On 10 January, 24-year-old Dilip Mahato was killed for opposing the ‘Crusher’ industry in Dhanusha that was illegally mining sand from a river. This week, another Dhanusha native, former president Ram Baran Yadav, spoke to Nepali Times about the Chure conservation program he initiated.
Nepali Times: Dilip Mahato was murdered in your home district, and your former constituency. What does his killing tell us?
This is a grave crime. Dilip had been mobilising the villagers and talking about Chure conservation. The people were responding to it positively. Those who were earning millions from illegal mining of the river beds were alarmed. So they murdered him.
Read also: Crushers of Justice, Editorial
Why does the trade in boulders and sand have to lead to murder?
The price of aggregate and sand for construction is sky-high right now. The materials are even exported to India. Money is at the crux of the matter. Everyone wants to become rich quickly by selling natural resources. Businessmen, mafia dons, police, local administration, and elected representatives are all complicit. One river is contracted out for Rs50-70 million. Malpractice increased after the practice of allocating money for Chure development shifted to the local administration.
The crusher industry is also influential in politics: many have parliamentarians on their pay roll, and some owners are even MPs themselves. They do not care what the exploitation of rivers will do to the environment, or what kind of earth we are leaving behind for future generations. Dilip was fighting to protect our future, and he paid for it with his life.
What environmental impact does this river extraction have on the Tarai?
More than half of the Chure’s forests have been destroyed in my lifetime. Rivers and wetlands are drying in the Tarai, and the groundwater table has receded. Water scarcity is increasing in the eastern and central Tarai. In summer, people come to the highways carrying drums on bullock carts to fetch water. Fewer migratory birds winter here now. Human-wildlife conflict is increasing. The Tarai used to be our breadbasket, and we used to export grain till 40 years ago. That is no longer the case.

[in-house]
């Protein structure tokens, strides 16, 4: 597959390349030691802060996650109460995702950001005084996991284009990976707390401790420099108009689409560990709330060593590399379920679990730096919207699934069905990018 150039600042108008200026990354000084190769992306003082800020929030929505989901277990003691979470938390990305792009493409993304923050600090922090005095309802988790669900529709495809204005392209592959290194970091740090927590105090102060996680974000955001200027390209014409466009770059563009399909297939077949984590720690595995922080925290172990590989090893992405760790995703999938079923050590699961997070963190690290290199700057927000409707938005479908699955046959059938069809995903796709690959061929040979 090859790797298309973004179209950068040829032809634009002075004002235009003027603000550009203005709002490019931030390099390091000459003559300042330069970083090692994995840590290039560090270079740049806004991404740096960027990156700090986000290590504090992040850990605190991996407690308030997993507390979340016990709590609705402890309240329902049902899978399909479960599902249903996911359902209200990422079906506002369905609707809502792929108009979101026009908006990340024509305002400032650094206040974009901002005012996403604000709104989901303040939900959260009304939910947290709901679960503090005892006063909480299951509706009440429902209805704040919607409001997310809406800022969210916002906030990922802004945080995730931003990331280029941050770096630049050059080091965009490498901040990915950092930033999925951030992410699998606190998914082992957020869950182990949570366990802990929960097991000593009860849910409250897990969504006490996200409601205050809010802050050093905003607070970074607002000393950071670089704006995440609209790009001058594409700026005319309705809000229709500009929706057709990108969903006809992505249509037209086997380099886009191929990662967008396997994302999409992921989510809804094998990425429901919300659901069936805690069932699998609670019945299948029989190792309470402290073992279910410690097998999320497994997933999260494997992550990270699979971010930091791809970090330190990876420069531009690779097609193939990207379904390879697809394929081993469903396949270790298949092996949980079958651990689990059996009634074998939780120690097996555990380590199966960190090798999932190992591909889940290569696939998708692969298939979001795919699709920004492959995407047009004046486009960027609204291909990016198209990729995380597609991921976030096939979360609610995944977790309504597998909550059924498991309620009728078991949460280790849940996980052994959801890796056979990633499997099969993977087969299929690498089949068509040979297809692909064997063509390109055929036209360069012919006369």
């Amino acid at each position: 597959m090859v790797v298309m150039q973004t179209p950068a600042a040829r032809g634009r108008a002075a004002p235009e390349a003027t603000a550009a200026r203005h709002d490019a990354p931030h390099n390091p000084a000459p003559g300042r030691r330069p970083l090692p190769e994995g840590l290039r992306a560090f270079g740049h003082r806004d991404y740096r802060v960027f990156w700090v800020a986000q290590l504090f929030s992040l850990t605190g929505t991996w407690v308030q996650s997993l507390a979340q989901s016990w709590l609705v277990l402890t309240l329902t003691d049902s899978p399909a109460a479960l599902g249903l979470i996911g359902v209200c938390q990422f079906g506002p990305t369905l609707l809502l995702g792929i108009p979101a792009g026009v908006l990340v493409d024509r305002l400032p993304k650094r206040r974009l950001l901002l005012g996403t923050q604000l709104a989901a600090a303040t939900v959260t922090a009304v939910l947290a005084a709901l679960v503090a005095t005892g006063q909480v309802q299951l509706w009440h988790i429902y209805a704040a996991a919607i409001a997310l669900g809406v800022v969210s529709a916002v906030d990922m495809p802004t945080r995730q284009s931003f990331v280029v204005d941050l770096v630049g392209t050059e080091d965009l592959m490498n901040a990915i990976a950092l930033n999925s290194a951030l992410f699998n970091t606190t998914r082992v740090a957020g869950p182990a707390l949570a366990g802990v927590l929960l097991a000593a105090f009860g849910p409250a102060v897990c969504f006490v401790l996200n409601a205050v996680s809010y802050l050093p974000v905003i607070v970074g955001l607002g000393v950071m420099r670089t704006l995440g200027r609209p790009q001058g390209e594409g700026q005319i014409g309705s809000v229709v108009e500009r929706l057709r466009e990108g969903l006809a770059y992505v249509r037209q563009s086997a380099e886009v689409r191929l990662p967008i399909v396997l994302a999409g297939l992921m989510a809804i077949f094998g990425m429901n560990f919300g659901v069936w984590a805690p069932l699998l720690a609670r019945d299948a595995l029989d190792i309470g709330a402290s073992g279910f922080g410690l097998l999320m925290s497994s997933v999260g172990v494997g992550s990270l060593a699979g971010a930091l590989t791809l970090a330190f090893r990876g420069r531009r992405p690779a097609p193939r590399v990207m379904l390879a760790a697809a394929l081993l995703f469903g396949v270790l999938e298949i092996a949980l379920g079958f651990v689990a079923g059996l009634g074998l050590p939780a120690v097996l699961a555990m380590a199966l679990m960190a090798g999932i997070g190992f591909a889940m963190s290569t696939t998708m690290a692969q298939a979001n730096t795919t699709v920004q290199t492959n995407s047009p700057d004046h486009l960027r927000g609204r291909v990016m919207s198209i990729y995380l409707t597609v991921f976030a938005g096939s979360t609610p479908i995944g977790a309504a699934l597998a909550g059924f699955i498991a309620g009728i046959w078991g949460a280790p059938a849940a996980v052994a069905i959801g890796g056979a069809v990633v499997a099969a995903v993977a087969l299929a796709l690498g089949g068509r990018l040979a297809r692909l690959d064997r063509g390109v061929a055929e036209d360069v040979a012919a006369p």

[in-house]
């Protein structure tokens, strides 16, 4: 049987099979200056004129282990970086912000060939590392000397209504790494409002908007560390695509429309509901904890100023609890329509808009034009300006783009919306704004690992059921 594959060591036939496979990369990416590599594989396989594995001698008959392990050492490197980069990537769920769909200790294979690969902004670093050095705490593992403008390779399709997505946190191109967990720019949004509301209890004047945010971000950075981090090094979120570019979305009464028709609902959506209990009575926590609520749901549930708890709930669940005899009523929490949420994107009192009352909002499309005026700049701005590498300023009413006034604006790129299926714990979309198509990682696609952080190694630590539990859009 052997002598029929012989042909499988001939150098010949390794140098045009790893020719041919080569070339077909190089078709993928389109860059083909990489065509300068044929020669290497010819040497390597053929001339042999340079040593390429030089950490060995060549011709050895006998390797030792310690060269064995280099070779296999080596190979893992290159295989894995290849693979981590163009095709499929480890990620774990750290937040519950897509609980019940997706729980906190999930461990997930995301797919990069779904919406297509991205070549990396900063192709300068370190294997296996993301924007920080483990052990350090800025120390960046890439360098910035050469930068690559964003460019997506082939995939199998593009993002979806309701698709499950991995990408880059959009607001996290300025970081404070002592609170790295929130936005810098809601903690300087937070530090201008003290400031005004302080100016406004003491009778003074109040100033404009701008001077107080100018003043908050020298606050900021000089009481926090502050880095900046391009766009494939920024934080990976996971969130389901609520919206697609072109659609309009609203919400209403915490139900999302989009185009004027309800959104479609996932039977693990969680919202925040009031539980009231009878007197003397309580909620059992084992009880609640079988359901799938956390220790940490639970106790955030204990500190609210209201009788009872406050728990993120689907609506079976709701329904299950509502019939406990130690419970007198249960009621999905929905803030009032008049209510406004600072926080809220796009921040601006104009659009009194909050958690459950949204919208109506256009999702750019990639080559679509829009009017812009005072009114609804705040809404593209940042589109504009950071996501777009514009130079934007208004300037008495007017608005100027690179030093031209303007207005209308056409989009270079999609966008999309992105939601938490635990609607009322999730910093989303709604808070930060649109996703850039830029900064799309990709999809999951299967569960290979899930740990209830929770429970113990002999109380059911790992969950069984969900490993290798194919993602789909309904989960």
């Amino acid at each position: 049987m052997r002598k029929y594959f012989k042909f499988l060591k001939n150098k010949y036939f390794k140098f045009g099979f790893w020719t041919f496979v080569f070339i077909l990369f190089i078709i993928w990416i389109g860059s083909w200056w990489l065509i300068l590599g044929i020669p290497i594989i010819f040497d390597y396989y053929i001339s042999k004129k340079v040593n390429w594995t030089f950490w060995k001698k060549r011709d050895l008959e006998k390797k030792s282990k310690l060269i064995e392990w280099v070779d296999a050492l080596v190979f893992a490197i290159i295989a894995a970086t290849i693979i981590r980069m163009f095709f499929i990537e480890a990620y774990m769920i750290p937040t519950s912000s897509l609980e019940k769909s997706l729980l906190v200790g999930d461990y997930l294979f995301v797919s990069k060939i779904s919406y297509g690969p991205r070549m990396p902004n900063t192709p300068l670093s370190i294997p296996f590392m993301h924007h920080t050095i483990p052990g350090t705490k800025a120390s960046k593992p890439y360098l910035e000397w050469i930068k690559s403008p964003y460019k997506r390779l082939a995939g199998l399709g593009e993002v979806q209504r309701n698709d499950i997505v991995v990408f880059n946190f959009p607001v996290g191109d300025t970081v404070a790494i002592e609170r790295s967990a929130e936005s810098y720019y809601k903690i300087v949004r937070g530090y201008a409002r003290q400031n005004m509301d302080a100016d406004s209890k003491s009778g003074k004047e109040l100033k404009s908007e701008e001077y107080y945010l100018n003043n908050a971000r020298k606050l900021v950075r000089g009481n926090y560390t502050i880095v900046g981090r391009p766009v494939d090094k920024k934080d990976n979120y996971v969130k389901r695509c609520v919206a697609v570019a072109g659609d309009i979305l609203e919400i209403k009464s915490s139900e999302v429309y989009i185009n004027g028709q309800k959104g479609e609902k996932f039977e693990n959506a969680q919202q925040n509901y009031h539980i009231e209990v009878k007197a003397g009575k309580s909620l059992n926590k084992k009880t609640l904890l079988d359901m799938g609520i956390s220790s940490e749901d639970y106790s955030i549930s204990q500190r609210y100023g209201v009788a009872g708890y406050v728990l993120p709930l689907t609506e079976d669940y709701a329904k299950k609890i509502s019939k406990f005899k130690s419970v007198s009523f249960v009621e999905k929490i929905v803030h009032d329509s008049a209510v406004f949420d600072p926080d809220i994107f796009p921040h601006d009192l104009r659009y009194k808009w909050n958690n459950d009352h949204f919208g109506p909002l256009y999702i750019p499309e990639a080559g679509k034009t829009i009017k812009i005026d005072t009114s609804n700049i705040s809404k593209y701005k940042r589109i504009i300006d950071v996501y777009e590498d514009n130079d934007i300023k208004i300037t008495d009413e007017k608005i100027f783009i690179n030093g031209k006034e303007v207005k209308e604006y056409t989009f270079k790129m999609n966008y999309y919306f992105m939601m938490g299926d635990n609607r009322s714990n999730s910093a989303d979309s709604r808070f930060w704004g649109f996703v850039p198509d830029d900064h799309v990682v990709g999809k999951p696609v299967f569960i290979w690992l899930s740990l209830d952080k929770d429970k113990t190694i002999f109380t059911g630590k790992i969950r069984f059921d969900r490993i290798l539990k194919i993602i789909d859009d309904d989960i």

Read also: Crushing tale of the Chure, Sameen Raut and Dinesh Panthi
While you were President, you established the President Chure Conservation Program, and there is also a Chure Conservation Master Plan. But the present government has not heeded the reports.
The 20-year Chure Conservation Master Plan outlines activities to conserve the Chure. The government has included it in its National Pride Projects, but Parliament has not made any laws pertaining to it. That shows that the government is not serious about it.
All the construction projects in the Chure negatively impact its natural resources, for example the East-West Highway that was built right across the jungles. An east-west railway is being constructed at a distance of 20-30 km from the highway. The proposed mid-hill highway runs parallel to it, and the postal highway is under construction too. Another proposed highway, the Madan Bhandari Road, is being built from Jhapa to Dadeldhura. The impact of these 4-lane highways on the environment was not considered. That shows the government is not serious about the environment.
What do you say about the proposed Nijgad airport?
The government just wants to destroy our last remaining jungles. It wants to chop down the forest to build a new capital in Kailali. Do we need a fourth international airport when international airports are already under construction in Bhairawa and Pokhara? This is just immature. If we don’t listen to conservationists, the Tarai will become a desert in a few decades.
Laws should be made to implement the Chure Master Plan, and an environment-friendly policy drawn up. But this subject is never raised in the federal Parliament. All three levels of the government should be active, and the government should understand that once you tamper with nature, the effects are irreversible.
Read also: Help save the Chure Hills, Tirtha B Shrestha